Master plan makeover
Wide sidewalks, windowed storefronts and arching shade trees line Independence Lane. The “festival street” weaves its way from George Avenue all the way down to Lake Lily, with offshoots of bike trails and the pedestrian-friendly roadway weaving from a bustling park by City Hall down to the lakefront.
That could be the future of downtown Maitland, said Blake Drury, director of planning and urban design for GAI Consultants Community Solutions Group, the firm tasked with updating Maitland’s downtown master plan for the first time in more than a decade.
Residents got their first view of the new master plan draft in a meeting in City Hall last week. Drury painted a picture of a downtown focused primarily on a business-fronted Independence Lane, and connecting the road south to Lake Lily and west to the Maitland Art Center and Lake Sybelia.
“Lake Lily is a fantastic anchor that brings people to the south end,” Drury said. “But there’s not really anything up on this end of downtown to get someone here. So there’s a need for another anchor.”
That anchor, he visions, is an active park next to city hall, which is currently a parking lot. The draft master plan suggests the park be a destination, with a splash pad, room for a stage for events, a pavilion, or maybe an ice cream shop.
“There’s some fantastic trees [on the old city hall lot], but it could be so much more,” he said.
Across Horatio Avenue from the park on the existing city-owned parking lot, the plan visions a garage with public parking. Running up and down Maitland Avenue, there is a multi-use path for bikers and pedestrians to make their way through downtown without a car. U.S. Highway 17-92 serves as an access point, not a main street, for downtown retail and business. On Independence Lane, there are art installations provided by the Maitland Art Center, providing a visual connection to the cultural and historical district near Lake Sybelia with downtown.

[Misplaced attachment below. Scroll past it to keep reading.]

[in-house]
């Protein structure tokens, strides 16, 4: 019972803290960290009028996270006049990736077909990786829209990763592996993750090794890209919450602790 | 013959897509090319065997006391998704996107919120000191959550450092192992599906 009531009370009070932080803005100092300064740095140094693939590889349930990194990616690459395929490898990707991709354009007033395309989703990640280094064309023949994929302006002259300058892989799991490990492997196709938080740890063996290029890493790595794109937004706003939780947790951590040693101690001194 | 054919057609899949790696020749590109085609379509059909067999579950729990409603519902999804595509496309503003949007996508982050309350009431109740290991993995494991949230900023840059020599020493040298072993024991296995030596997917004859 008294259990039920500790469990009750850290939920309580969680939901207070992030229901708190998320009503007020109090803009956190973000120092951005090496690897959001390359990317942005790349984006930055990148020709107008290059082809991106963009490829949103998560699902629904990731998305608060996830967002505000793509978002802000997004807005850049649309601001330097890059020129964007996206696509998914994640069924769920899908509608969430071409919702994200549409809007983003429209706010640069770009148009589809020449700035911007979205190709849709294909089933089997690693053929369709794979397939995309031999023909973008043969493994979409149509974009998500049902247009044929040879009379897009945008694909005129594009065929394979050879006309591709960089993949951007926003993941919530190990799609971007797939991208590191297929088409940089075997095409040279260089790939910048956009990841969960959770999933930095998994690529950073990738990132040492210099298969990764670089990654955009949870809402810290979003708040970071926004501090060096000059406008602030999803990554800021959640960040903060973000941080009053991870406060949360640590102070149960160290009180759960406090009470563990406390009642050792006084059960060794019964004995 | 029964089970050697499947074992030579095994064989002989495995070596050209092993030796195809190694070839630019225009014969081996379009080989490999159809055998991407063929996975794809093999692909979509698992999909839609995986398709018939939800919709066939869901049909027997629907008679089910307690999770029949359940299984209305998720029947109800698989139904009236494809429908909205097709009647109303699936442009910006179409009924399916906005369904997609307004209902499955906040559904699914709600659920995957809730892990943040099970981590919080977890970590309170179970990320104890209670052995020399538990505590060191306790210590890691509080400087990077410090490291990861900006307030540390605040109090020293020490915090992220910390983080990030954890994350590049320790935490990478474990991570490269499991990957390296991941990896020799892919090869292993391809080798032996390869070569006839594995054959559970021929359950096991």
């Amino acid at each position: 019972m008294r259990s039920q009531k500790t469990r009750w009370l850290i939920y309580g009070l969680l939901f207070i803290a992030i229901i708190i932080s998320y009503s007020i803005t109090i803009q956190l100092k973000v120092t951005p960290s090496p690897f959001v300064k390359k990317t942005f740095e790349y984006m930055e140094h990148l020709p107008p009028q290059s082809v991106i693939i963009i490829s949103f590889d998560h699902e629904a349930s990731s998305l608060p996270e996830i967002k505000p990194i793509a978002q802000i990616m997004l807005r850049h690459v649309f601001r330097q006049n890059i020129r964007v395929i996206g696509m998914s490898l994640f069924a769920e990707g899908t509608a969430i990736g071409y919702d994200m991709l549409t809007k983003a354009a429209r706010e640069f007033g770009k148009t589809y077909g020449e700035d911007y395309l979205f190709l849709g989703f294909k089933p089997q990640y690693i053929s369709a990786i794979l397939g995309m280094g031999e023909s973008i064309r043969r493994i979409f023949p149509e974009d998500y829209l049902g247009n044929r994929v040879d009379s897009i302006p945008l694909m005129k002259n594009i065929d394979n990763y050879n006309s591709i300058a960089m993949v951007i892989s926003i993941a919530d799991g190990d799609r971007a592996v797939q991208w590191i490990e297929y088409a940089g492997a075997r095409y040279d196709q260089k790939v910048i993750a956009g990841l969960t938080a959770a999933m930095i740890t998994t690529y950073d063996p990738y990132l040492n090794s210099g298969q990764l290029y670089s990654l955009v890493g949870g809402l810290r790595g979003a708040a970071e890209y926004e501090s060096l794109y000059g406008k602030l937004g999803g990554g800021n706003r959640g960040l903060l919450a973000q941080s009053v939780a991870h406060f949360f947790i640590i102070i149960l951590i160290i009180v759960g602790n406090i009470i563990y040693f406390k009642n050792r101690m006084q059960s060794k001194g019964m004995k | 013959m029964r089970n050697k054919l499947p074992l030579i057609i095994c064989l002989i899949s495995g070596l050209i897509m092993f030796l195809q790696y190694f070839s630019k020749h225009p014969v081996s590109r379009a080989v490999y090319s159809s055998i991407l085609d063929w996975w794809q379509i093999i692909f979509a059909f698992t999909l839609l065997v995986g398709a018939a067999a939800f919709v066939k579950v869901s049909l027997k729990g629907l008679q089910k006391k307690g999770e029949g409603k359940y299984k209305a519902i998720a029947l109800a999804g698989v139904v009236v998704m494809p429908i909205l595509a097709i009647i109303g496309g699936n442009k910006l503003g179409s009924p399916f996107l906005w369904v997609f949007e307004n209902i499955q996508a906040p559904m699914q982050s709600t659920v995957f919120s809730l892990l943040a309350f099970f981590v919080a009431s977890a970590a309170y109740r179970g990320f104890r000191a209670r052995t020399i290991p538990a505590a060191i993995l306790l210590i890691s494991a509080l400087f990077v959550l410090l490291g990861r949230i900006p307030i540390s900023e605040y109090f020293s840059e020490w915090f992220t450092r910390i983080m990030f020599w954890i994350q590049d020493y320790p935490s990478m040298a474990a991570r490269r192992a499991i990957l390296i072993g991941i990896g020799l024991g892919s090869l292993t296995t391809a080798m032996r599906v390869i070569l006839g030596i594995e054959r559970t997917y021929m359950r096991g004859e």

A physical connection, drawing people from the Art & History Museums – Maitland into the downtown district, Drury said, is important too.
“Connecting that to downtown and vice versa is a really important part of what we think the future of downtown can and should be,” he said.
Maitland’s CRA Manager Charles Rudd said the new master plan refreshes an out-of-date plan last updated more than a decade ago.
“It’s kind of a tweaking of the existing plan, seeing what we need to improve on, what we haven’t followed through on, and what we need to change,” Rudd said.
The previous plan had city hall sat smack-dab in the middle of Horatio Avenue, with a town-square type feel surrounding it. Instead today, the new city hall sits towering over the now-empty old Winn-Dixie lot at the corner of Independence Lane and Packwood Avenue. A $68 million mixed-use development, Maitland City Centre, will soon rise from that empty dirt to the east. Those shifts alone, Rudd said, required a major reimagining of how the city’s downtown should be structured.
Tweaking of the plan will continue throughout July, Rudd said, with the draft heading to Maitland’s city boards for approval starting in August. He said the City Council will likely review the plan, along with comments from the boards, in September. Citizens can offer their input by contacting Rudd or attending one of the upcoming master plan workshops next week. A full schedule of related events is available at http://bit.ly/MasterPlanMaitland